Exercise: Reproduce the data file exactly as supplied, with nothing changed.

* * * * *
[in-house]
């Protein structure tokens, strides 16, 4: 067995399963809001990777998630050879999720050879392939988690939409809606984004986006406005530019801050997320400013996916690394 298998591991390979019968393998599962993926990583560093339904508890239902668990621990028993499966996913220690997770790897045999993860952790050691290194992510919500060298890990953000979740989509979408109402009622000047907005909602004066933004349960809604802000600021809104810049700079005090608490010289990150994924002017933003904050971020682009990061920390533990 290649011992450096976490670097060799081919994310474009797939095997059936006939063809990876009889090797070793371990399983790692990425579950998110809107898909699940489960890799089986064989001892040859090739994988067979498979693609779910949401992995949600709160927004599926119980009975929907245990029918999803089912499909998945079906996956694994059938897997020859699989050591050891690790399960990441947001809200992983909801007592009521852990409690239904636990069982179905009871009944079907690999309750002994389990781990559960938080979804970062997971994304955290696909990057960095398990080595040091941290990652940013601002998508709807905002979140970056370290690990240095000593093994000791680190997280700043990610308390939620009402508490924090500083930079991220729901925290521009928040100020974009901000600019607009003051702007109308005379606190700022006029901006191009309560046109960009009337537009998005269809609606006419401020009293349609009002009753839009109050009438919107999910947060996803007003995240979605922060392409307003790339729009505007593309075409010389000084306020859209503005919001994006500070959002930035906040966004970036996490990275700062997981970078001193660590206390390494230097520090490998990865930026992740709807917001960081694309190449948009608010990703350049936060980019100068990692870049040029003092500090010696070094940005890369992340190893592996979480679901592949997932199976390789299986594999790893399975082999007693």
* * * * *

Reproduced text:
[in-house]
């Protein structure tokens, strides 16, 4: 067995399963809001990777998630050879999720050879392939988690939409809606984004986006406005530019801050997320400013996916690394 298998591991390979019968393998599962993926990583560093339904508890239902668990621990028993499966996913220690997770790897045999993860952790050691290194992510919500060298890990953000979740989509979408109402009622000047907005909602004066933004349960809604802000600021809104810049700079005090608490010289990150994924002017933003904050971020682009990061920390533990 290649011992450096976490670097060799081919994310474009797939095997059936006939063809990876009889090797070793371990399983790692990425579950998110809107898909699940489960890799089986064989001892040859090739994988067979498979693609779910949401992995949600709160927004599926119980009975929907245990029918999803089912499909998945079906996956694994059938897997020859699989050591050891690790399960990441947001809200992983909801007592009521852990409690239904636990069982179905009871009944079907690999309750002994389990781990559960938080979804970062997971994304955290696909990057960095398990080595040091941290990652940013601002998508709807905002979140970056370290690990240095000593093994000791680190997280700043990610308390939620009402508490924090500083930079991220729901925290521009928040100020974009901000600019607009003051702007109308005379606190700022006029901006191009309560046109960009009337537009998005269809609606006419401020009293349609009002009753839009109050009438919107999910947060996803007003995240979605922060392409307003790339729009505007593309075409010389000084306020859209503005919001994006500070959002930035906040966004970036996490990275700062997981970078001193660590206390390494230097520090490998990865930026992740709807917001960081694309190449948009608010990703350049936060980019100068990692870049040029003092500090010696070094940005890369992340190893592996979480679901592949997932199976390789299986594999790893399975082999007693």